Regarding “How Did the Universe Begin? ”
Thanks for practicing tolerance and having the courage to publish something that’s likely going to offend a few people, but deserves to be heard nonetheless.
BASc 2006, Vaughan, Ontario
Please Stay in Canada, Dr. Almilaji
Your inspiring article about Khaled Almilaji (“For This Syrian Grad Student, a Fresh Start ,” Autumn 2017) made me proud to be a U of T alum. I understand why Dr. Almilaji and his wife would feel the need to return to Syria to continue their important work, but I hope they consider staying in Canada as new citizens. Please update us on this couple in future issues.
BA 1979 Trinity, Midhurst, Ontario
The article about Dr. Almilaji and his journey to the Dalla Lana School of Public Health at U of T connected with me in a personal way. Years ago, I received my PhD from Brown University, and for more than two decades I held an appointment in public health at U of T’s Faculty of Medicine. At that time, my principal professional contributions were in women’s reproductive health in what was then called the Third World. Those efforts included programs with the same components that have engaged Dr. Almilaji in the Middle East. I am particularly cheered by the recognition of the importance of this work.
Professor Emeritus, Niagara-on-the-Lake, Ontario
U of T Should Promote Cycling
It’s good to see that U of T is investigating the sources of Toronto’s greenhouse gas emissions (“How Much Methane ,” Autumn 2017). I suspect one of the largest will be automobiles. So the question arises: How do we help residents leave the car at home?
Making cycling safer is a crucial first step. The university should urge the mayor to expand Toronto’s bike lane network – not only on campus but across the city. The Bloor Street bike lane, which runs along the university’s northern flank, is especially important as it’s the network’s east-west backbone. The Bloor lane needs to be extended right out to the border with Mississauga. U of T should be a strong proponent of this at City Hall.
BA 1987 Victoria, Toronto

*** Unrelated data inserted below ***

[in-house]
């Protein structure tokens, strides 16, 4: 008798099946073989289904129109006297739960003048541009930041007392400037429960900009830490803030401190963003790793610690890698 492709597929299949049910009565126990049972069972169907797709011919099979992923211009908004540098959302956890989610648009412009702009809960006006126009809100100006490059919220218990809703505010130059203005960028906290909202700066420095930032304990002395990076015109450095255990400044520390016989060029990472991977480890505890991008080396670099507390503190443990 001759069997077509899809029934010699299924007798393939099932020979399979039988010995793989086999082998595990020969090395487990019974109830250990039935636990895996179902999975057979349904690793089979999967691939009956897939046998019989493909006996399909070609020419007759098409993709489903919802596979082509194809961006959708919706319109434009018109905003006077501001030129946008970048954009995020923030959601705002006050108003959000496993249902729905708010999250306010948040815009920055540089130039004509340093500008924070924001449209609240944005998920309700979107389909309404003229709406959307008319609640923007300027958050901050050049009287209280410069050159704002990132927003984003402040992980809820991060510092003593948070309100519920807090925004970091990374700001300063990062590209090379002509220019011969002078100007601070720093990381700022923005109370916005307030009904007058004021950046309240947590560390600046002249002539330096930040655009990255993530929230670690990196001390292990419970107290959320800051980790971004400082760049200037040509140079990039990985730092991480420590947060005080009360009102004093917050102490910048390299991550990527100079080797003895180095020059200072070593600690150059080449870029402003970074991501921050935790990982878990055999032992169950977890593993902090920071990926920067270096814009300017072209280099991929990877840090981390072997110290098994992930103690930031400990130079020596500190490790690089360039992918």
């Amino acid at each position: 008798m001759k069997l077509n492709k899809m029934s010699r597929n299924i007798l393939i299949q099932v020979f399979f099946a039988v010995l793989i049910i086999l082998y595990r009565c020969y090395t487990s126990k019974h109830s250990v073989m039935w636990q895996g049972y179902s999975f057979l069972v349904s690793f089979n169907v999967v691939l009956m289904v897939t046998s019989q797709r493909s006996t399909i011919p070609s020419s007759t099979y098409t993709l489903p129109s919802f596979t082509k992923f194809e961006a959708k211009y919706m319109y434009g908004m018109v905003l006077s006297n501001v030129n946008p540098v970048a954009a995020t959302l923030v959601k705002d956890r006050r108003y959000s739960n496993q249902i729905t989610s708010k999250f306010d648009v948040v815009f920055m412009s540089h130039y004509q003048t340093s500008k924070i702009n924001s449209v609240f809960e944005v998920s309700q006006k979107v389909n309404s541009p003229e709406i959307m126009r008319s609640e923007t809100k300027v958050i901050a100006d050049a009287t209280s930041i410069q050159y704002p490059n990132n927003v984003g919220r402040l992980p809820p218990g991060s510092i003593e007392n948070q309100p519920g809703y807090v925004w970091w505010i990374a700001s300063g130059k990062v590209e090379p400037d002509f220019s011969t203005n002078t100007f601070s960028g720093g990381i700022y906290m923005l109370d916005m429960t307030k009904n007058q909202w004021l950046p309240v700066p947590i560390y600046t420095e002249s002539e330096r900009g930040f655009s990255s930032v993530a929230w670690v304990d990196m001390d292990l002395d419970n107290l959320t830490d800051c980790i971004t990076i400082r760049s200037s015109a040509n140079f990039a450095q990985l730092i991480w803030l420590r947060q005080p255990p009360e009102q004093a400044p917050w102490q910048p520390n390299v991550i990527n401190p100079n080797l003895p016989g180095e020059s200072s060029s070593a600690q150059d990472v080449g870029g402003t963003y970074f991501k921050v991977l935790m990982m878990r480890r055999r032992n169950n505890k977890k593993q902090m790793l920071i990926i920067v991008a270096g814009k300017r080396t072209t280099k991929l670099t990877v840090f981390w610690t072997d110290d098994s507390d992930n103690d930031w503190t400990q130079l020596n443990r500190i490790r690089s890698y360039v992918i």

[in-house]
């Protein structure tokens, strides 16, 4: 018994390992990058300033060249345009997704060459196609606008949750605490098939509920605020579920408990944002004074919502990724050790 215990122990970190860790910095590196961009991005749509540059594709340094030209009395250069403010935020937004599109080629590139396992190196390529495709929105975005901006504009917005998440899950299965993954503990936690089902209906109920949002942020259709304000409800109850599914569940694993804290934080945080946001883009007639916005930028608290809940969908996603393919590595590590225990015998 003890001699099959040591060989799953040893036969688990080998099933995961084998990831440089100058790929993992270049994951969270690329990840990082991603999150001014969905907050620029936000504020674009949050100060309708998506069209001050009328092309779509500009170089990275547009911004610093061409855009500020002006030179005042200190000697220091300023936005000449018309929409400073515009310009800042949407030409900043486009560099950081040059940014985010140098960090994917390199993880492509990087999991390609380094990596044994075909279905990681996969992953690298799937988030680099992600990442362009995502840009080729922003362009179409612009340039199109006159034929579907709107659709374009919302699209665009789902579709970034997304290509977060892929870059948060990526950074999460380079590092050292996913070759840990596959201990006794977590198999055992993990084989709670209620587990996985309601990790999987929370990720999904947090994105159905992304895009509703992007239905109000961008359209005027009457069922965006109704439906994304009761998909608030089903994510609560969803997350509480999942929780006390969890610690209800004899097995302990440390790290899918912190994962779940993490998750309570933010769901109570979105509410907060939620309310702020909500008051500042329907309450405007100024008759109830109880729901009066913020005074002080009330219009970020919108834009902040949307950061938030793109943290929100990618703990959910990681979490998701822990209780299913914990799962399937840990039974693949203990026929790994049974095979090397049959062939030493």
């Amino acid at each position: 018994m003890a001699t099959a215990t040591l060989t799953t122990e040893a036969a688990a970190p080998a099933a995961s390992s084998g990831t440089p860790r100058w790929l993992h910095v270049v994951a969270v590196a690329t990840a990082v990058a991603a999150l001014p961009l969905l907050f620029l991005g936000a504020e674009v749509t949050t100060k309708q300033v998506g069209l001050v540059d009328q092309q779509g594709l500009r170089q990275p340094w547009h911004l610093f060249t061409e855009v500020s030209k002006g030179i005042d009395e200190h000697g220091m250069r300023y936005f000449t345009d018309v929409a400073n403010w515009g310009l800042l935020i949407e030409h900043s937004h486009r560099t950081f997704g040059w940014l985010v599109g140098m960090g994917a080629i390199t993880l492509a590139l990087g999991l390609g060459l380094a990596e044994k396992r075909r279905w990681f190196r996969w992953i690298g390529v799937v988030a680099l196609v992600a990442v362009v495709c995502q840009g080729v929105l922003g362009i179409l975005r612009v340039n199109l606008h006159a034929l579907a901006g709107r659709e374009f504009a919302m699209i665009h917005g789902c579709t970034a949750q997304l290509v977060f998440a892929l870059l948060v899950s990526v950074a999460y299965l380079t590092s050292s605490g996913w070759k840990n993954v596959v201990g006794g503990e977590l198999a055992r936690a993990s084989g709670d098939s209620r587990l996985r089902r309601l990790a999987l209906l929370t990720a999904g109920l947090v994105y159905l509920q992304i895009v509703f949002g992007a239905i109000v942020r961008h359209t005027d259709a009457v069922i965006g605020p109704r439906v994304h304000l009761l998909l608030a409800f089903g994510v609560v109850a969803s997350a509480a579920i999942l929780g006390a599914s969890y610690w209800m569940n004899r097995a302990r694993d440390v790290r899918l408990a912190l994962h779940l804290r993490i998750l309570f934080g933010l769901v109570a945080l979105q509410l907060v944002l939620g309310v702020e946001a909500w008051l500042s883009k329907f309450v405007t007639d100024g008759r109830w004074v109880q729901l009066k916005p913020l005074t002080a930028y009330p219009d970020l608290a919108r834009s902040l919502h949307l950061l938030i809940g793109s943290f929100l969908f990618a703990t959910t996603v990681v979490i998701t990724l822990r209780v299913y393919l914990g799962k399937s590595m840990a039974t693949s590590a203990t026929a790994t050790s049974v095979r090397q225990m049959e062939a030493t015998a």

Cold Dry Summer
I enjoyed your article about the origins of U of T Mississauga (“It was 50 Years Ago Today ,” Autumn 2017). I enrolled as a science student at Erindale College when it opened in 1967. At the end of my first year, I was asked by Principal Tuzo Wilson to take part in a research project in the high Arctic. I was on Devon Island for 11 weeks that summer with a researcher from Ohio State University, surveying the ice cap movements. We ate freeze-dried U.S. military food for the entire time, and there were no showers. It was a very interesting summer.
DDS 1972, Dartmouth, Nova Scotia
Freedom of Worship
As a historian, I was deeply interested in and appreciative of Prof. Peter Russell’s broad-stroke overview of our Canadian heritage (“What Canada Got Right ,” Autumn 2017). In one of his answers, he states that the 1774 Quebec Act was the first legal guarantee of freedom of worship in the world and that even Great Britain did not have such. The English Toleration Act of 1689, however, did guarantee freedom of worship for Protestants outside of the state church, though not for Roman Catholics. The Quebec Act was an advance on this in that it included Catholics – a small, though not unimportant detail, not clearly indicated by Prof. Russell’s answer.
BA 1974 Victoria, ThD 1982, Dundas, Ontario
Write to us!
U of T Magazine welcomes letters at email@example.com .
What readers tweeted about our Autumn 2017 issue
Andrew Pyper’s personal column about abandoning a career in law to become a novelist struck a chord:
Thank you for this. Have been in this world of law for 16+ years and time and again I think, “What if?”
Wow! How lucky for us that you walked away from a life as a lawyer!!!!
Dianne Laheurte @DiLaheurte
A thank you from one of the people featured in our last issue:
Cool to be part of a “dynamic duo” with @a_pytlak. Thanks @UofT for educating & graduating us rebels.
Ray Acheson @achesonray
A Q&A with President Meric Gertler drew kudos:
Congrats Pres. Gertler 5+ yrs @UofT. “We can’t tell the difference between a domestic student and an international student at U of T” #LoveTO
G. Penalosa @Penalosa_G
And praise for U of T’s decision to accept Syrian doctor Khaled Almilaji as a grad student after his U.S. visa was revoked:
This helps make the world a better place and it also makes Canada a better place. You’d think other countries would realize this. #Sad
Steve Yurkiw @stevey1963
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